MLA stands for the Modern Language Association, which has developed a documentation style utilized mainly for citing sources in humanities papers. The MLA style consists of two parts: in-text citations and a works-cited page. Following are examples of some of the most common source citations.
Understand the Basic Formatting
MLA guidelines dictate that a works-cited page should be titled "Works Cited" with this title centered on the page with one-inch margins on all sides. Each source entry on the page should be double-spaced and in alphabetical order by the author's last name. If there is no author available, then the work's title should be used in place of the author's name. If a source appeared in print rather than electronically, you must include the word "print" at the end of the entry.
Make a list of all the sources you need to document. Make sure you have the author name(s), publication information, date and page numbers. This will help you to document your sources quickly.
Decide what types of sources you have to document, and use the list below to format each correctly.
Author's last name, first name. Title of Book (in italics). Place of publication: Publisher, publication year.
An example: Beah, Ishmael. A Long Way Gone: Memoirs of a Boy Soldier (in italics). New York: Sarah Crichton Books, 2007. print.
If there is more than one author, use the first author's name as above, and each additional author is listed in the traditional order (given name first).
Articles in a magazine, newspaper or journal follow a similar style. Instructions and samples of each of these are below.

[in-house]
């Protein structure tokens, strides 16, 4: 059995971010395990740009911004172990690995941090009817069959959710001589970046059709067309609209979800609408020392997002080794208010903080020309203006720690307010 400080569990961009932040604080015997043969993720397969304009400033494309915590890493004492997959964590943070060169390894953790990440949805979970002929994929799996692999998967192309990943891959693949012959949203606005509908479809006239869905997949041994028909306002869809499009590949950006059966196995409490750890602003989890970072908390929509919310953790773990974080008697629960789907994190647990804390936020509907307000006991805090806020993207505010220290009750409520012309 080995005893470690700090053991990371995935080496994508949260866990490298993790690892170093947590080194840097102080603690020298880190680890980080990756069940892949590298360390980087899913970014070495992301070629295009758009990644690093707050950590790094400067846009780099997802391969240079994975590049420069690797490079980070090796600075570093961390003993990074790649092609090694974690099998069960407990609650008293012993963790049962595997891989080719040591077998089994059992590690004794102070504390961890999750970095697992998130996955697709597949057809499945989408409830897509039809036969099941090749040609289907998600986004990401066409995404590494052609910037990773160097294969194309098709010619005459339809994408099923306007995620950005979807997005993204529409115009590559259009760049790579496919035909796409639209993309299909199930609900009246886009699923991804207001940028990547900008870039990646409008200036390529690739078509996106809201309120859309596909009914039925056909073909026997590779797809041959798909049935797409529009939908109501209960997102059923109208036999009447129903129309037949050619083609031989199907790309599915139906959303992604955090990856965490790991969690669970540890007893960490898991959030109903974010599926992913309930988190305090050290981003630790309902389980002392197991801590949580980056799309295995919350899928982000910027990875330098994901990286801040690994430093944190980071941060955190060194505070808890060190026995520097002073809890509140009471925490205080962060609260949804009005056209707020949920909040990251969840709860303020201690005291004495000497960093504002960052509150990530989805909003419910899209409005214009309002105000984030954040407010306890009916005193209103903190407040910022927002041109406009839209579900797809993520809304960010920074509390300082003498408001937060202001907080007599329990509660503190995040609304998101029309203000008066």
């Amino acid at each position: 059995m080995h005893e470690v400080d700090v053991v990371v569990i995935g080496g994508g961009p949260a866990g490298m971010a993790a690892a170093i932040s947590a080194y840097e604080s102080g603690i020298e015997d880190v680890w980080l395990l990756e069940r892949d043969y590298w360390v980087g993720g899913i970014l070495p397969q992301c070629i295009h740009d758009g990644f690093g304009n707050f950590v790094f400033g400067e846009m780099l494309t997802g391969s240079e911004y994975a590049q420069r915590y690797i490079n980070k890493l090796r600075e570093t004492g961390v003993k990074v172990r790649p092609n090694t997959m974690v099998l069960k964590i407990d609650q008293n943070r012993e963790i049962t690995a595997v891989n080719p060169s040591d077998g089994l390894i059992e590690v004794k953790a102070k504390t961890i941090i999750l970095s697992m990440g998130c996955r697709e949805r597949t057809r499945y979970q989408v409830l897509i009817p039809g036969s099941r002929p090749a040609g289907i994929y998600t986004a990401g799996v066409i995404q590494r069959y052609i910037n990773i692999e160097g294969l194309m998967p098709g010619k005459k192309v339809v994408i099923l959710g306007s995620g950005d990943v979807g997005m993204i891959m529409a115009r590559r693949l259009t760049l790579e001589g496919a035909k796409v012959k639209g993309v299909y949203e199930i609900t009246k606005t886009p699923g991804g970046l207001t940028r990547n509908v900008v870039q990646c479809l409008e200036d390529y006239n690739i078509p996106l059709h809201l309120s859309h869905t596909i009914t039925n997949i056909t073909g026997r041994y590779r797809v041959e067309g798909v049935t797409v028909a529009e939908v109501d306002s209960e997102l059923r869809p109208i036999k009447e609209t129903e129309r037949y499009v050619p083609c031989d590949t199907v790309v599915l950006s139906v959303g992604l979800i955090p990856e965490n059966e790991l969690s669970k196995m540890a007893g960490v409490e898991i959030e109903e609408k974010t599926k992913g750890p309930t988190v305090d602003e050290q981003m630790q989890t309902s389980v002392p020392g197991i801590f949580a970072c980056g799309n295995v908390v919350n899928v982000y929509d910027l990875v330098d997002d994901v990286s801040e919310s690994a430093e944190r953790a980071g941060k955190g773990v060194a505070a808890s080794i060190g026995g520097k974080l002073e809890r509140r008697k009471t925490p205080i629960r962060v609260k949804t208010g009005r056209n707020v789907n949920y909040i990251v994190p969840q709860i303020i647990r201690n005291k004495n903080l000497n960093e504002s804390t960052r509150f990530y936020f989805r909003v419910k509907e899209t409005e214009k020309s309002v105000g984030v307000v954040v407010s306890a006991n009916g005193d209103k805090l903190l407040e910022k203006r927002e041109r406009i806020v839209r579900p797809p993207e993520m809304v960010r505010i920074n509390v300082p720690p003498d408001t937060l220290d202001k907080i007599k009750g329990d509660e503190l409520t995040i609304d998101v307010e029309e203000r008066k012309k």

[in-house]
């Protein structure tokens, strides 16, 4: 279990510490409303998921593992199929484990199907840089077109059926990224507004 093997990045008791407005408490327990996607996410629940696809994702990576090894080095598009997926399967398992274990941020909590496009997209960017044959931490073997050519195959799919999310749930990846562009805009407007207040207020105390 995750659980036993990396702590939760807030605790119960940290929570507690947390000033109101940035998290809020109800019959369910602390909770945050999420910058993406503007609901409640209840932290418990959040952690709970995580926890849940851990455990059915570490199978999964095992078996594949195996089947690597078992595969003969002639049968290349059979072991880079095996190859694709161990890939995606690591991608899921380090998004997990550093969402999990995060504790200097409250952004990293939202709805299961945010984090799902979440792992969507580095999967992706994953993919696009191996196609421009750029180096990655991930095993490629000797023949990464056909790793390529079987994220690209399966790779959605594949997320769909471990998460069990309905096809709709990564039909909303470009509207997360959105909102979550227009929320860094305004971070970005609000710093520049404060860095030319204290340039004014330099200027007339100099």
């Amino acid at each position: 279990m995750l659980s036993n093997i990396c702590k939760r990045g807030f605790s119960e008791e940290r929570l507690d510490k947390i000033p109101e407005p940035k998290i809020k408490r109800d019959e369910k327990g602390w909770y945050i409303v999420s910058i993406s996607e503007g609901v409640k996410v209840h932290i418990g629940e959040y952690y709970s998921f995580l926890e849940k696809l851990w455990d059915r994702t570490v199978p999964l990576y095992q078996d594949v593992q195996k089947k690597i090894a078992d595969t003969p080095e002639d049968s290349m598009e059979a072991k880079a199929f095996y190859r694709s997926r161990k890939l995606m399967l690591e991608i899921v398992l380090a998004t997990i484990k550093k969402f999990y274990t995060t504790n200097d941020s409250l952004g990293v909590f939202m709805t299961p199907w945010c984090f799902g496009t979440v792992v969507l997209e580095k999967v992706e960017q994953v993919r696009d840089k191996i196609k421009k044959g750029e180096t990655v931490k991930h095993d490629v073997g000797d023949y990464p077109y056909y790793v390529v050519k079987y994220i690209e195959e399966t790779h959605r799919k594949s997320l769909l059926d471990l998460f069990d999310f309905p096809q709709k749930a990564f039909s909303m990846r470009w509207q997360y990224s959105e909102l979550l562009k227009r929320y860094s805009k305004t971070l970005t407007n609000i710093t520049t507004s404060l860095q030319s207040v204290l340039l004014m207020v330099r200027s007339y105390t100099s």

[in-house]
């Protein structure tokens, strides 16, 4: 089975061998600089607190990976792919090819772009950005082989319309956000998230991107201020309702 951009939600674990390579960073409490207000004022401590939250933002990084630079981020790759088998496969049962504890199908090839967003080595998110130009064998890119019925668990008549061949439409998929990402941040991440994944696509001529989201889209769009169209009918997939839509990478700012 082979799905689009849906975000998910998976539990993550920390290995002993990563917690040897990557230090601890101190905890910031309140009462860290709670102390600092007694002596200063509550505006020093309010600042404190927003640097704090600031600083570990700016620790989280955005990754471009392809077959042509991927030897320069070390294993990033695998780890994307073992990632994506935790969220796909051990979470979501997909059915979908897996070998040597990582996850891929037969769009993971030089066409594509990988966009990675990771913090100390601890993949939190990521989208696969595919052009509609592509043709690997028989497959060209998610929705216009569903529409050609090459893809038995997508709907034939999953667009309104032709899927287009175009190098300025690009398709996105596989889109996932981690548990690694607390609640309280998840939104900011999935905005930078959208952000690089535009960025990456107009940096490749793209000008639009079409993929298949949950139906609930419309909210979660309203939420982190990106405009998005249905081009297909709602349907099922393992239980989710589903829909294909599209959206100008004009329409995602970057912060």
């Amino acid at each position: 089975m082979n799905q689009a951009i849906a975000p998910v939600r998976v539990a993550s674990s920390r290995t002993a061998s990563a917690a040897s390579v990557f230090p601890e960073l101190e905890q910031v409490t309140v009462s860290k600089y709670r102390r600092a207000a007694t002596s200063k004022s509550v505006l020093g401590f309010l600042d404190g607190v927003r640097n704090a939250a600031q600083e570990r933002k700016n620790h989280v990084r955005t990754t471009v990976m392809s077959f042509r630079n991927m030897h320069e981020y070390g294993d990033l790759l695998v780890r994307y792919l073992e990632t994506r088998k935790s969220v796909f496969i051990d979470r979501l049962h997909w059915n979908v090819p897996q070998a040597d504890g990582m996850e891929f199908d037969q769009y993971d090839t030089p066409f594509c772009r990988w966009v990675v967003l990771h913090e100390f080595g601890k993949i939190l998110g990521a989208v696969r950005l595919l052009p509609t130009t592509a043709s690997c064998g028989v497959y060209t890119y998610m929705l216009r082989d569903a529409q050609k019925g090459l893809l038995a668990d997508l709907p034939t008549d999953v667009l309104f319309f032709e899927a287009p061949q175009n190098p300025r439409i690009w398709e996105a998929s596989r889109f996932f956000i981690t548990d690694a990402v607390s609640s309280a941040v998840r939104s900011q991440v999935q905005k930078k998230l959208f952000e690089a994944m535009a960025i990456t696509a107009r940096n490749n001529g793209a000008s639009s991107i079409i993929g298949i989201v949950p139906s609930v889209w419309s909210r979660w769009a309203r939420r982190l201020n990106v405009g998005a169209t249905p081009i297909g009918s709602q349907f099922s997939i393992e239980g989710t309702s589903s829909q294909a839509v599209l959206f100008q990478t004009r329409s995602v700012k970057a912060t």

Magazine or Newspaper: Author. "Title of article." Title of periodical (in italics). day month year: pages.
Example: Buchman, Dana. "A Special Education." Good Housekeeping. Mar. 2006: 143-8. print.
If you conduct an interview with an individual, it is considered a personal interview and must be documented in a works-cited page. Follow the format below:
Last name of person being interviewed, first name. Personal Interview. Date.
Example: Williams, Nicole. Personal Interview. 15 July 2009.
Citing websites can be tricky because not all information can be found on each site. Follow the format below, but skip over any information which you cannot locate on a particular site. In addition, as of 2009, MLA no longer requires the use of URLs in works cited pages.
Entire Website: Editor, author, or compiler name (if available). Name of Site (italics). Version number. Name of institution/organization affiliated with the site (sponsor or publisher). Medium of publication. Date of access.
Example: The Purdue OWL Family of Sites (italics). The Writing Lab and OWL at Purdue and Purdue U, 2008. Web. 23 April 2008.
Page of a website: Follow the format above, but begin with the name of the page.